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## How to jump on the 12-week savings cycle

"Many people do not have the cash flow to stock up the way you do. The economy has really hurt the budget of the average family, and they are no longer able to shop the way they used to (such as taking advantage of the sales and buying extra). Do you have any tips for us?

"I do use coupons, but would like to take better advantage of my buying power. I just don't really know how."

I particularly liked this letter from a reader. It encompasses the way many people feel when they first start using coupons. It's a common misconception that I spend a lot to stock up on quantities of the items that I buy each week. My weekly grocery bill for our family of five averages between \$40 and \$60 post-coupons. But, for that money, I'm typically buying around \$100 worth of groceries.

Supermarkets operate on a 12-week pricing cycle, so stocking up on the things we need when the prices of these items hit their low point during this period makes sense. When you know that the items you buy are at their lowest prices just one time during that cycle, buying them only when the price hits that low saves us a lot of money, even without using coupons.

Let's take juice, for example. At my store, a bottle of grape juice can range in price from \$1.99 to \$3.99. Clearly, I want to buy the juice when it's at its low price. If my family drinks 1 bottle of grape juice a week, I'll need 12 bottles to get through the next 12-week cycle. While it's true that the initial expense of buying that juice all at once requires more than one might choose to budget just for juice in one week, consider the savings in buying it at that low price.

A typical juice price cycle over six weeks at my store may look like this:

Week 1: \$1.99

Week 2: \$2.29

Week 3: \$2.79

Week 4: \$2.99

Week 5: \$3.29

Week 6: \$3.79

If I purchased one bottle a week over this 6-week span, I'd spend \$17.14. But, if I bought six bottles the week that it was at its lowest point, on sale for \$1.99, I'd spend a total of just \$11.94. That's more than five dollars saved in just six weeks' time, without even considering coupons. Of course, I want to use my coupons at that low point, thus lowering my out-of-pocket cost even more.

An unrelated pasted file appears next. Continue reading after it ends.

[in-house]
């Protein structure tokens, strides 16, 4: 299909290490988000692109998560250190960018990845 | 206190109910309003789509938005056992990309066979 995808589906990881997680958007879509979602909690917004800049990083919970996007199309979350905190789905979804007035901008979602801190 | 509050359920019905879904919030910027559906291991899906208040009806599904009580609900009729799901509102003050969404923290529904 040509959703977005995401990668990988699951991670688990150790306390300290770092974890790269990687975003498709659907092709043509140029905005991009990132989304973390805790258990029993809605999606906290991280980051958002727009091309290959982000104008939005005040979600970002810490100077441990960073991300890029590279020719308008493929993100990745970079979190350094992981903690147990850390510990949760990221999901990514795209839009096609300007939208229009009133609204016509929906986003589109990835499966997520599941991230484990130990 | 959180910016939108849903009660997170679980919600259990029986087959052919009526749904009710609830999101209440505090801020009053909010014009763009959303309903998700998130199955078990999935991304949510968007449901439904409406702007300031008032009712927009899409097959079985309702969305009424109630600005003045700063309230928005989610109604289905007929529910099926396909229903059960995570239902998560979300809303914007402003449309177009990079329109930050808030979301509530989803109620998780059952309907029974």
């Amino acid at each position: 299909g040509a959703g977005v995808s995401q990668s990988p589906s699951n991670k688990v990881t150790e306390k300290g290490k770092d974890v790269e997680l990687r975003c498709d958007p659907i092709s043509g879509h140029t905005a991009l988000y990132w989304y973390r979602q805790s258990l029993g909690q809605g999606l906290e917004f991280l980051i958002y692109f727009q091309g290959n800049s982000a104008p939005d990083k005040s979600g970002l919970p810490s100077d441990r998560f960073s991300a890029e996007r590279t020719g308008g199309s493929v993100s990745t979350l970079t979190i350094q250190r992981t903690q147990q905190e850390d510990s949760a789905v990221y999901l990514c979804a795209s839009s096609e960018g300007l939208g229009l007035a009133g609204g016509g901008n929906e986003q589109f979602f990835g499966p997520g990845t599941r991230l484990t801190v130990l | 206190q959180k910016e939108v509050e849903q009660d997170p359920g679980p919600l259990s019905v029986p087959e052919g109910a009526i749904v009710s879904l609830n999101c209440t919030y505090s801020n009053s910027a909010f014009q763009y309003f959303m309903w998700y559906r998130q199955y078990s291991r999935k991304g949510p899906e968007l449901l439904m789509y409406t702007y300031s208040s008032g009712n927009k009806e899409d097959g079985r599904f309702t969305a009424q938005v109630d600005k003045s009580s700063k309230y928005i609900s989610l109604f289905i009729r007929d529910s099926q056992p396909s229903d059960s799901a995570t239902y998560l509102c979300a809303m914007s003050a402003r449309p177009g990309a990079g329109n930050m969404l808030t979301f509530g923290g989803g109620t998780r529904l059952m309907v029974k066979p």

If you shop cycle lows for everything that you buy, you're definitely buying multiples of items when the prices are low. Remember, though, that you will not buy that item again until it goes on sale weeks from now. So, while I might spend a large percentage of my budget on juice in a particular week, I won't buy juice again at all until it's on sale at a low price some time down the road.

If you followed me around the grocery store, you'd see that I fill my shopping cart with an eclectic mix of items. It rarely contains all of the staples you might notice in other people's carts, because, aside from fresh produce and dairy, I shop strictly for items that are at their cycle lows that particular week.

I usually have what looks like an unusual quantity of the same item in my cart, because I'm stocking up! I will, of course, use all the coupons I have for those items as I purchase them at the low price. But even if I don't have coupons for all of them, as with our juice example above, I know that I won't be able to purchase these items at this low price again for almost three months, so I buy what I anticipate needing.

This is a different way of shopping, it's true, but the strategy balances out budget-wise when you consider what you're NOT buying each week. Typically, when you're starting out, it takes you 12 weeks to go through your first cycle, where you start to notice and learn the price highs and lows for the items you commonly buy. Those first twelve weeks are going to be a little more expensive, because you're also going to have to buy the things your household needs as you build your stockpile.

If you're out of laundry detergent, you'll buy it because you need it, regardless of the price. But a few weeks later, the price may hit a cycle low, and it will be time to stock up for the next time you need it.

Then, the next time you need laundry detergent, you'll "shop at home," because you have extra on hand that you purchased when the price was at its low. And after that first 12 weeks, your home stockpile will include all of the basics that you use frequently ... and that you will no longer be paying high prices for!